British Envoy: Afghanistan Plan Makes Sense

Mar 14, 2012
Originally published on March 14, 2012 1:16 pm
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RENEE MONTAGNE, HOST:

Republican candidates have expressed concern at times about the war in Afghanistan. President Obama sent a surge of tens of thousands of troops in an effort to stabilize that country. This week, the war effort is under strain once again.

STEVE INSKEEP, HOST:

Today, Defense Secretary Leon Panetta made a surprise visit to Afghanistan. He's working to repair relations after the killing of 16 Afghan civilians by an American soldier. Panetta tells reporters he sees no reason for a change in strategy. That is also the message from Britain, which behind the U.S. is the foreign power with the most troops in Afghanistan.

Britain's prime minister is visiting the U.S. this week, and the new British ambassador, Sir Peter Westmacott, tells us it's important to see the Afghan mission through.

PETER WESTMACOTT: We stick to the plan. We think the plan does makes sense. Of course, it's not going to be an indefinite commitment. We've got the plan that was set out at the NATO summit in Lisbon and of course that's going to be reviewed in Chicago just in May.

But we are all, I think, on the same page, which is that we are busy standing up an Afghan state and Afghan security forces, gradually handing over the control for those operations, particularly for the short - the provision of security of the Afghan people with a view to us all leaving by the end of 2014.

But with a continuing, I would say, training and support role, which would have to pay for. Thereafter we don't want to cut and run and just leave Afghanistan entirely on its own, because of the risk then is that we end up back where we started and with the risk that Afghanistan once again becomes a breeding ground for terrorism, and that is absolutely not in our interest.

INSKEEP: Have there been discussions in your government as there have been in the United States government about the timing of the withdrawal, whether that might be accelerated a little bit?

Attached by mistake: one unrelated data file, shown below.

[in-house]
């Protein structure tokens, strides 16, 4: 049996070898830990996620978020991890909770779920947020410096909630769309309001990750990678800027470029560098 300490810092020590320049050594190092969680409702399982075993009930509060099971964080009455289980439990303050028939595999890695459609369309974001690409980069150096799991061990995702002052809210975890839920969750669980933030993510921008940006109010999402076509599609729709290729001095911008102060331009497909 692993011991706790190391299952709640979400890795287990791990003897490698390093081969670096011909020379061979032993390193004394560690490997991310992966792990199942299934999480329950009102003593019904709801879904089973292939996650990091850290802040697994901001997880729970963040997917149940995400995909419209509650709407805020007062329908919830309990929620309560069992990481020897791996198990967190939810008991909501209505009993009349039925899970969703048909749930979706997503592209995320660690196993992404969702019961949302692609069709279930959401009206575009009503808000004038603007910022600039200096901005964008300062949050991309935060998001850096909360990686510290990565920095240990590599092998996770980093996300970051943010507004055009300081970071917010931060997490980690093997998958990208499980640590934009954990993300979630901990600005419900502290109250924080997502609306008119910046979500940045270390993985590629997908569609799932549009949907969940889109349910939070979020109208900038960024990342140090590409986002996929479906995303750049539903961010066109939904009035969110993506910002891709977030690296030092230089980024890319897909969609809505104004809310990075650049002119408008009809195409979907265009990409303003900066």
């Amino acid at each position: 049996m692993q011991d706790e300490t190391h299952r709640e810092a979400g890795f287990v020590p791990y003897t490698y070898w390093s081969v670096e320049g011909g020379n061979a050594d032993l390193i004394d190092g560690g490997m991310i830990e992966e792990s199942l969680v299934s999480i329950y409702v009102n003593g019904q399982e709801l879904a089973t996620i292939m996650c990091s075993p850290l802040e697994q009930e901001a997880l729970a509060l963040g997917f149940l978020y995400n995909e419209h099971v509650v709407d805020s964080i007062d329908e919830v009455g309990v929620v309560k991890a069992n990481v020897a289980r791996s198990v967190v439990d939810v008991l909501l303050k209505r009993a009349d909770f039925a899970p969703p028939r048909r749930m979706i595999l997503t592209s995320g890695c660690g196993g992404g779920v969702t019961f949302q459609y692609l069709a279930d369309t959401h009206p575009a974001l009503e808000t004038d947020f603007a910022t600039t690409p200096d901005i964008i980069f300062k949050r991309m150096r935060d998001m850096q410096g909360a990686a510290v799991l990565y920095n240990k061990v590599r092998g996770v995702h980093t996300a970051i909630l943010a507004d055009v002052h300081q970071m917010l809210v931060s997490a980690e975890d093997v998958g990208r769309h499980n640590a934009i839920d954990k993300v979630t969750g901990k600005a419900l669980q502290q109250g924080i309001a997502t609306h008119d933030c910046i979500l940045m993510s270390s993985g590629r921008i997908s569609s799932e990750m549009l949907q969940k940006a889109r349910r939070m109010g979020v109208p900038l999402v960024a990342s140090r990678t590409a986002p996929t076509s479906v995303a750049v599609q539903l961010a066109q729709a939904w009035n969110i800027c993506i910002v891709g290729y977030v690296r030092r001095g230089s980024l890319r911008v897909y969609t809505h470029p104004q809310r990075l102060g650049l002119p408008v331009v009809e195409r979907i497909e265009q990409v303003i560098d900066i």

WESTMACOTT: Well, the plan at the moment is that we will be leaving together, not every single soldier, but the end of 2014. I think the actual numbers depend on what we do in the change of the mission over the next year or so. There will be a progressive handover of the lead role for combat operations to the Afghan army, the Afghan police force, which we are busy training up.

We all know that by the end this year, the plan for the United States, for example, is to end the surge and you'll be back at around 68,000 troops. We are around 10,000 at the moment. I think that the actual numbers and the speed of the pace, the timetable for that withdrawal, must be defined by the mission, which is going to be clarified at the NATO summit in Chicago in May.

INSKEEP: Well, that's one of the reasons I asked about the timing of this. Incidents like this bring to mind that there's always a risk, particularly if you're fighting a counter-insurgency, in having troops among the civilian population. Things can happen no matter how well trained the troops overall may be. Is the size of the troop presence that you have right now proving to be counterproductive in some ways?